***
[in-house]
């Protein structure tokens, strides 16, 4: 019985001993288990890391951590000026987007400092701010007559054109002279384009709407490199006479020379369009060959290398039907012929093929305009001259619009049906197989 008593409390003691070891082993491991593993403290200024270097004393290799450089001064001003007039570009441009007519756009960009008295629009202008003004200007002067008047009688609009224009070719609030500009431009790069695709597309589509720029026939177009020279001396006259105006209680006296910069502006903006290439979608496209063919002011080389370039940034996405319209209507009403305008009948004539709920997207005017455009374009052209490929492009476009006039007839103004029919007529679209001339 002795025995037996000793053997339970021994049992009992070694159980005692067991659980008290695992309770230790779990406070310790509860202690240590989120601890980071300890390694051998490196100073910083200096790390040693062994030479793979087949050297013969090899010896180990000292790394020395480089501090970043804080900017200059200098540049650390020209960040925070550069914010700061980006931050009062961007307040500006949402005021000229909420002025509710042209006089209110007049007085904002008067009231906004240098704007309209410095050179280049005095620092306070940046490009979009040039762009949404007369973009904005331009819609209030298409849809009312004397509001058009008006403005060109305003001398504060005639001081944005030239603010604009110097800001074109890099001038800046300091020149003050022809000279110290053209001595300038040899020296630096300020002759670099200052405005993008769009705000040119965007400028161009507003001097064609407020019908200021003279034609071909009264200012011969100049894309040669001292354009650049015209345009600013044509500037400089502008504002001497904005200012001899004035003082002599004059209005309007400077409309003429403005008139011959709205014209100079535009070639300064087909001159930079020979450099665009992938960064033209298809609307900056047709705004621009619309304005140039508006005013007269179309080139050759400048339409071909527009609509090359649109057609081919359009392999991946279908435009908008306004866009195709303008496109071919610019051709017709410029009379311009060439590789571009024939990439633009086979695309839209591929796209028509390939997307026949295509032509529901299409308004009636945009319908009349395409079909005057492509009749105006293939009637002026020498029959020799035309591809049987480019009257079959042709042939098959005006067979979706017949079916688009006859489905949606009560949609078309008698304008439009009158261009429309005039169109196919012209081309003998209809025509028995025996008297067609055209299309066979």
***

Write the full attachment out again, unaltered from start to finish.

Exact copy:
[in-house]
């Protein structure tokens, strides 16, 4: 019985001993288990890391951590000026987007400092701010007559054109002279384009709407490199006479020379369009060959290398039907012929093929305009001259619009049906197989 008593409390003691070891082993491991593993403290200024270097004393290799450089001064001003007039570009441009007519756009960009008295629009202008003004200007002067008047009688609009224009070719609030500009431009790069695709597309589509720029026939177009020279001396006259105006209680006296910069502006903006290439979608496209063919002011080389370039940034996405319209209507009403305008009948004539709920997207005017455009374009052209490929492009476009006039007839103004029919007529679209001339 002795025995037996000793053997339970021994049992009992070694159980005692067991659980008290695992309770230790779990406070310790509860202690240590989120601890980071300890390694051998490196100073910083200096790390040693062994030479793979087949050297013969090899010896180990000292790394020395480089501090970043804080900017200059200098540049650390020209960040925070550069914010700061980006931050009062961007307040500006949402005021000229909420002025509710042209006089209110007049007085904002008067009231906004240098704007309209410095050179280049005095620092306070940046490009979009040039762009949404007369973009904005331009819609209030298409849809009312004397509001058009008006403005060109305003001398504060005639001081944005030239603010604009110097800001074109890099001038800046300091020149003050022809000279110290053209001595300038040899020296630096300020002759670099200052405005993008769009705000040119965007400028161009507003001097064609407020019908200021003279034609071909009264200012011969100049894309040669001292354009650049015209345009600013044509500037400089502008504002001497904005200012001899004035003082002599004059209005309007400077409309003429403005008139011959709205014209100079535009070639300064087909001159930079020979450099665009992938960064033209298809609307900056047709705004621009619309304005140039508006005013007269179309080139050759400048339409071909527009609509090359649109057609081919359009392999991946279908435009908008306004866009195709303008496109071919610019051709017709410029009379311009060439590789571009024939990439633009086979695309839209591929796209028509390939997307026949295509032509529901299409308004009636945009319908009349395409079909005057492509009749105006293939009637002026020498029959020799035309591809049987480019009257079959042709042939098959005006067979979706017949079916688009006859489905949606009560949609078309008698304008439009009158261009429309005039169109196919012209081309003998209809025509028995025996008297067609055209299309066979």